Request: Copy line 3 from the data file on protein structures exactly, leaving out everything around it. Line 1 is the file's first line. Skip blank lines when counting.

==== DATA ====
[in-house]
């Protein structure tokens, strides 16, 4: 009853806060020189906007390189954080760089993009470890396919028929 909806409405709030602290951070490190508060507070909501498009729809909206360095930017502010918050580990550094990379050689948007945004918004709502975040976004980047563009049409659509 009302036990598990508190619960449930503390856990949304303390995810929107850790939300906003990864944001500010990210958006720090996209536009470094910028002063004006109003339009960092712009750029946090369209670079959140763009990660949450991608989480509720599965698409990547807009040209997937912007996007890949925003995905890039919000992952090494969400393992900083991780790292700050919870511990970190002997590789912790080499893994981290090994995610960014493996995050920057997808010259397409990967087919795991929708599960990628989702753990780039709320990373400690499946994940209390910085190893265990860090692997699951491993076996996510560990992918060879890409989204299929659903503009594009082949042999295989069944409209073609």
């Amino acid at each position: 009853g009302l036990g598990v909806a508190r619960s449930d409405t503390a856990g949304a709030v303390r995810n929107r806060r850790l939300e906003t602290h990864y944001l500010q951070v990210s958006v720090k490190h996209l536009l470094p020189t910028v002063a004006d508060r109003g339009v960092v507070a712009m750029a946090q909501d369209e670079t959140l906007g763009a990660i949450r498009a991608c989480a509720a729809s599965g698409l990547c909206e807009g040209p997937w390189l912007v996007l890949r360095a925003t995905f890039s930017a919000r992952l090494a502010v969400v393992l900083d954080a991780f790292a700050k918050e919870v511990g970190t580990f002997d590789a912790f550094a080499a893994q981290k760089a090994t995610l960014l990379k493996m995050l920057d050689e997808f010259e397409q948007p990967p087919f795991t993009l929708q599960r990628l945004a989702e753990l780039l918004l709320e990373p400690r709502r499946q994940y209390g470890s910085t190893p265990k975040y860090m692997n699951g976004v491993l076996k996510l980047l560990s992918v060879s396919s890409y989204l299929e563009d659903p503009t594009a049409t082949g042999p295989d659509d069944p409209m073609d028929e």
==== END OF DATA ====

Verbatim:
């Amino acid at each position: 009853g009302l036990g598990v909806a508190r619960s449930d409405t503390a856990g949304a709030v303390r995810n929107r806060r850790l939300e906003t602290h990864y944001l500010q951070v990210s958006v720090k490190h996209l536009l470094p020189t910028v002063a004006d508060r109003g339009v960092v507070a712009m750029a946090q909501d369209e670079t959140l906007g763009a990660i949450r498009a991608c989480a509720a729809s599965g698409l990547c909206e807009g040209p997937w390189l912007v996007l890949r360095a925003t995905f890039s930017a919000r992952l090494a502010v969400v393992l900083d954080a991780f790292a700050k918050e919870v511990g970190t580990f002997d590789a912790f550094a080499a893994q981290k760089a090994t995610l960014l990379k493996m995050l920057d050689e997808f010259e397409q948007p990967p087919f795991t993009l929708q599960r990628l945004a989702e753990l780039l918004l709320e990373p400690r709502r499946q994940y209390g470890s910085t190893p265990k975040y860090m692997n699951g976004v491993l076996k996510l980047l560990s992918v060879s396919s890409y989204l299929e563009d659903p503009t594009a049409t082949g042999p295989d659509d069944p409209m073609d028929e």